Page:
Prevalence of cholelithiasis in non-diabetic haemodialysis and continuous ambulatory peritoneal dialysis patients

Z. Korzets, E. Golan, S. Ben-Chitrit, N. Schneider, A. Chagnac, R. Carel, J. Bernheim

Research output: Contribution to journalArticlepeer-review

Abstract

Haemodialyzed (HD) patients have been found to have an increased bile cholesterol level and an increased saturation index in bile. These changes were markedly enhanced in the presence of a low-protein diet. To evaluate whether such changes influence the prevalence of cholelithiasis in patients with end-stage renal failure, real-time sonography was performed to detect the presence of gallstones (GS) in 54 HD (28 males, 26 females, mean age 52.4 ± 15.4 years) and 39 continuous ambulatory peritoneal dialysis (CAPD; 22 males, 17 females, mean age 59.1 ± 14.9 years) patients. No patient had diabetes. The patients' charts were reviewed for the following data: age, sex, primary renal disease, obesity (20% above ideal weight), history suggestive of gallbladder disease or previous cholecystectomy, duration of dialysis, and serum cholesterol levels. Overall, cholelithiasis was documented in 12 of 93 (12.9%) patients, 7 HD and 5 CAPD. When comparing the factors outlined above, no significant difference was found between HD and CAPD patient groups, either with or without cholelithiasis. Gallbladder disease was asymptomatic in all except 1 patient who required cholecystectomy. Using a healthy control group consisting of local age- and sex-matched inhabitants, GS were found in 8 of 134 (6%) of them (p > 0.05). We conclude that the prevalence rate of GS in our dialysis population (HD and CAPD) is similar to that of a local general population following a western-style diet, irrespective of dialysis mode.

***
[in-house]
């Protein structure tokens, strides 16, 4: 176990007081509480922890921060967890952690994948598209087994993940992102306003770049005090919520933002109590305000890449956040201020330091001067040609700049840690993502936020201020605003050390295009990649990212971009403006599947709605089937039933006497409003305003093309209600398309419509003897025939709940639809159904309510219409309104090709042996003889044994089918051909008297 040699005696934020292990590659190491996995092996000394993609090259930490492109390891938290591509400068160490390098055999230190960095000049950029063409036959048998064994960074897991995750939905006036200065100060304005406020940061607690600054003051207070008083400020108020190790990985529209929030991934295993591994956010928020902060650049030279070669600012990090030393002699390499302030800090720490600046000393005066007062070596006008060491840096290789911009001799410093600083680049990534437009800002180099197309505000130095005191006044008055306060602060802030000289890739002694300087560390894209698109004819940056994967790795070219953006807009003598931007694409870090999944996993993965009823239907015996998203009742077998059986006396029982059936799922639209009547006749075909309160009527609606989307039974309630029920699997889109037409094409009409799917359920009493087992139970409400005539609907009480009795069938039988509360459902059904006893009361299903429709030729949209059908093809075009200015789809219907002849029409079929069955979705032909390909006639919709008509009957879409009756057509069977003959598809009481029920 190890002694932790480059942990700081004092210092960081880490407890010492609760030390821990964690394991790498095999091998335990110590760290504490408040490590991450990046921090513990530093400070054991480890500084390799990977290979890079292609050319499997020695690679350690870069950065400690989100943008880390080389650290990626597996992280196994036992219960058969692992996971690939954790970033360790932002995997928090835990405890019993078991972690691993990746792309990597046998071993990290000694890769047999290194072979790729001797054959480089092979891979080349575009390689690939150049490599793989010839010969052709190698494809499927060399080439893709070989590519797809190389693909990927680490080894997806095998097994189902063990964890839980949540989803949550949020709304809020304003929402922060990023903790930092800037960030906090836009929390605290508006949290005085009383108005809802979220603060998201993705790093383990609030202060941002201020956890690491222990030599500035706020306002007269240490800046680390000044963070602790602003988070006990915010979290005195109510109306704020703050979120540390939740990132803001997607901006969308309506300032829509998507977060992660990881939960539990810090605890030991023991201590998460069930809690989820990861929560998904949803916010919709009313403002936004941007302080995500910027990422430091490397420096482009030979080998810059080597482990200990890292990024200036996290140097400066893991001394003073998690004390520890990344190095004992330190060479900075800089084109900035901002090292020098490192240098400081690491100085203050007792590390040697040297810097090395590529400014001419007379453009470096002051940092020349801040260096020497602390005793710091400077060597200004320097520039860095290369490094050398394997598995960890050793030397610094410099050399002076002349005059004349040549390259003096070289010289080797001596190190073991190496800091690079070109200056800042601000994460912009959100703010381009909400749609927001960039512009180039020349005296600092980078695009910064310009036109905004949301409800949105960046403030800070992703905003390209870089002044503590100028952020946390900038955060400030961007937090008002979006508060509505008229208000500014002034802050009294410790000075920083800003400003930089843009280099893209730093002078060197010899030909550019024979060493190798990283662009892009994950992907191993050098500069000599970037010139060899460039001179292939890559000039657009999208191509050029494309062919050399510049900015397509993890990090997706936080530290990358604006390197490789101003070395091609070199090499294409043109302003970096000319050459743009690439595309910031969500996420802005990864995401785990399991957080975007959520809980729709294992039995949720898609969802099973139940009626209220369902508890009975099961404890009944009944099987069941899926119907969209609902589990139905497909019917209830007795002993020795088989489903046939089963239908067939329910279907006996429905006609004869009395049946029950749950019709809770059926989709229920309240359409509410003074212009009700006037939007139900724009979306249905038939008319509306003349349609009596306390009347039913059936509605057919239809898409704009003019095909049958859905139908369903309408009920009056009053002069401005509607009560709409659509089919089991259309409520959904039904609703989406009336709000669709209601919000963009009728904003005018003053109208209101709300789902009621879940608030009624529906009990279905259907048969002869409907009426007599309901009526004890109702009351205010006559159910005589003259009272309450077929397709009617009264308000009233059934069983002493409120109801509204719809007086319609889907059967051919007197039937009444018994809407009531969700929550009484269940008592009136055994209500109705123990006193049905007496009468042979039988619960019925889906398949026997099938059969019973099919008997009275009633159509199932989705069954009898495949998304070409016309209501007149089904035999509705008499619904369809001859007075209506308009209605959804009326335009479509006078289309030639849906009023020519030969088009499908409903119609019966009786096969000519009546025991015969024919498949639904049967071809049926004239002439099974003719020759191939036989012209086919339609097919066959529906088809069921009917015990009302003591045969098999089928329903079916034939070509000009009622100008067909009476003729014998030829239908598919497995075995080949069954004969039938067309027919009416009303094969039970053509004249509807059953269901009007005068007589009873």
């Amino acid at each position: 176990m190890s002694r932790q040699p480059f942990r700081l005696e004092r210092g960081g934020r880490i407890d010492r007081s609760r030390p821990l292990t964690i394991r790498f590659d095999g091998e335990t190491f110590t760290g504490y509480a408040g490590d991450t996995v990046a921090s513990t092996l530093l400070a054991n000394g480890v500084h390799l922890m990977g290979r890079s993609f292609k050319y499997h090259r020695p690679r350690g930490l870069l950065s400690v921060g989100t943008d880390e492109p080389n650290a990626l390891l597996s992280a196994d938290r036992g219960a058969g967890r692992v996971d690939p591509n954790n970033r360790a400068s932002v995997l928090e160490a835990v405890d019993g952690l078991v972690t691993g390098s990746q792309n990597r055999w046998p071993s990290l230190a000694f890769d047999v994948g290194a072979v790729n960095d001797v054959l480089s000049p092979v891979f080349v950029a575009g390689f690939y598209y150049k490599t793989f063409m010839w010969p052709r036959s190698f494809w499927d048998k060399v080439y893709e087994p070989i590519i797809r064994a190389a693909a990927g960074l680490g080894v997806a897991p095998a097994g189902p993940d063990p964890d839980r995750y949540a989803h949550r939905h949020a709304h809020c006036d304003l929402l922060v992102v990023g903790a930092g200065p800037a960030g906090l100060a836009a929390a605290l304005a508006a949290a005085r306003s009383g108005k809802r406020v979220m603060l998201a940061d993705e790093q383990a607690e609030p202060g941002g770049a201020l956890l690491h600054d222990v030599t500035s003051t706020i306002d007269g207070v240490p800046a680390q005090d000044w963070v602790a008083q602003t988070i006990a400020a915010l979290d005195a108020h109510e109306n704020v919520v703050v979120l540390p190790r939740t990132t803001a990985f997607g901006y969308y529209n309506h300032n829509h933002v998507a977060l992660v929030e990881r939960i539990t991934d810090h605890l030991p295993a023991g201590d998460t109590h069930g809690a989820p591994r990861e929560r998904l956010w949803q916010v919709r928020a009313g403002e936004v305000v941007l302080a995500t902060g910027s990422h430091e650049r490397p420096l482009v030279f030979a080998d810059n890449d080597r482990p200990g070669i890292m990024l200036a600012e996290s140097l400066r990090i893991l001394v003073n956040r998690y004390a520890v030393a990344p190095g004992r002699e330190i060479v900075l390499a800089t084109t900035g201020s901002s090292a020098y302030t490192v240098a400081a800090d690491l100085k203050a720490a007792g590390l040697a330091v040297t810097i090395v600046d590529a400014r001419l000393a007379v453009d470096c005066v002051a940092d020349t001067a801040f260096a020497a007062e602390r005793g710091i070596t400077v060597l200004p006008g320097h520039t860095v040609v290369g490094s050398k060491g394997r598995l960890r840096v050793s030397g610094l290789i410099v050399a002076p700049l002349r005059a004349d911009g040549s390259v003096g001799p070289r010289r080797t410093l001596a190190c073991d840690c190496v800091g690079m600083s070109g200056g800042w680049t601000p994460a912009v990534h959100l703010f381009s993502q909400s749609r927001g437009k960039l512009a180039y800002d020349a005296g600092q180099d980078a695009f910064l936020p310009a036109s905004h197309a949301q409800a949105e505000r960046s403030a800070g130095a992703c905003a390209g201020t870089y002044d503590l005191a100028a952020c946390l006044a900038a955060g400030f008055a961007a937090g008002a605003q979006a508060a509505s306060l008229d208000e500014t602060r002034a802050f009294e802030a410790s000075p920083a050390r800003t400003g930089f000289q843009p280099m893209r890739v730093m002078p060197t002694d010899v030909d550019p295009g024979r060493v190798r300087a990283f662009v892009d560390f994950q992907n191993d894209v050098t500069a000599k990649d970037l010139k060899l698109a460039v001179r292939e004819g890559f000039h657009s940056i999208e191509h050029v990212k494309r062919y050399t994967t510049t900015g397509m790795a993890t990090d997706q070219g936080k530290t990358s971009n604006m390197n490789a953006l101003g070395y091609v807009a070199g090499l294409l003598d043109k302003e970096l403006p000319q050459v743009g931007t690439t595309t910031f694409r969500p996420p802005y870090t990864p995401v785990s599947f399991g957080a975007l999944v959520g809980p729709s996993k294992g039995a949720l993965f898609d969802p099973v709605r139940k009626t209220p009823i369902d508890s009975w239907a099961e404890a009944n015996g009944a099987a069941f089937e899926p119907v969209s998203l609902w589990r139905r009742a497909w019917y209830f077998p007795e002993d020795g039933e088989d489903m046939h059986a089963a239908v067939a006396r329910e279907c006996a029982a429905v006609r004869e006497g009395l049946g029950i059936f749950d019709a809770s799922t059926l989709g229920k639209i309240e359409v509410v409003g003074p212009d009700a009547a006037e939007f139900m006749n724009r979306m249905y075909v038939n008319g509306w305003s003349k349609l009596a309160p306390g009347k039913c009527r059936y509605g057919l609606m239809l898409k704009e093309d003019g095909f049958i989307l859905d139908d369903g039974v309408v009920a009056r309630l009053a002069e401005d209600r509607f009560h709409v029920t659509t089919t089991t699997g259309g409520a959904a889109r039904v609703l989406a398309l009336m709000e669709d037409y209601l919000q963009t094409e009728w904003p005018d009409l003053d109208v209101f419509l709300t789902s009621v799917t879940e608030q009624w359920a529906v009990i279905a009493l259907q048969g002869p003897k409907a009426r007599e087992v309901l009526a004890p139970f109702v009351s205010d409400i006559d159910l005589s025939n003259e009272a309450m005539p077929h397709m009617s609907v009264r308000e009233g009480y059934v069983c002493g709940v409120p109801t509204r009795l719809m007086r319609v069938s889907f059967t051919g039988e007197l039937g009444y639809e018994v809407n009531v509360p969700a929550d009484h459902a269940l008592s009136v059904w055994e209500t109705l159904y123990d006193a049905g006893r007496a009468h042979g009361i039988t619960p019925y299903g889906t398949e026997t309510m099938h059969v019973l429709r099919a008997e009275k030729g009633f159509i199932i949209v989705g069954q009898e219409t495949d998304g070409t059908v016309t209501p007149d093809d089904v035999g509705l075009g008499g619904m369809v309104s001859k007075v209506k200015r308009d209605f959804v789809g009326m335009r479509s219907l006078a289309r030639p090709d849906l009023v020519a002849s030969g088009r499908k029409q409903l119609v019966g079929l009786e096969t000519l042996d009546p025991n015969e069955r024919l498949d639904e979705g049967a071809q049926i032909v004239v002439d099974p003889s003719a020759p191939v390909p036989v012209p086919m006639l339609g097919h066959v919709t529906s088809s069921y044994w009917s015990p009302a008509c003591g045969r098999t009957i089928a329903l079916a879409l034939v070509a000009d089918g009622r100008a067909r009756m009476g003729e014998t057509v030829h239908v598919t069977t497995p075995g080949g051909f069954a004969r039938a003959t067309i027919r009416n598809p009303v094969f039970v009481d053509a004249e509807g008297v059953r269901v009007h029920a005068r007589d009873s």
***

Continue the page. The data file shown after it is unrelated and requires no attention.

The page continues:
Original languageEnglish
Pages (from-to)44-47
Number of pages4
JournalNephron
Volume78
Issue number1
DOIs
StatePublished - 1998

Keywords

  • Cholelithiasis
  • Continuous ambulatory peritoneal dialysis
  • Non-diabetic dialysis patients

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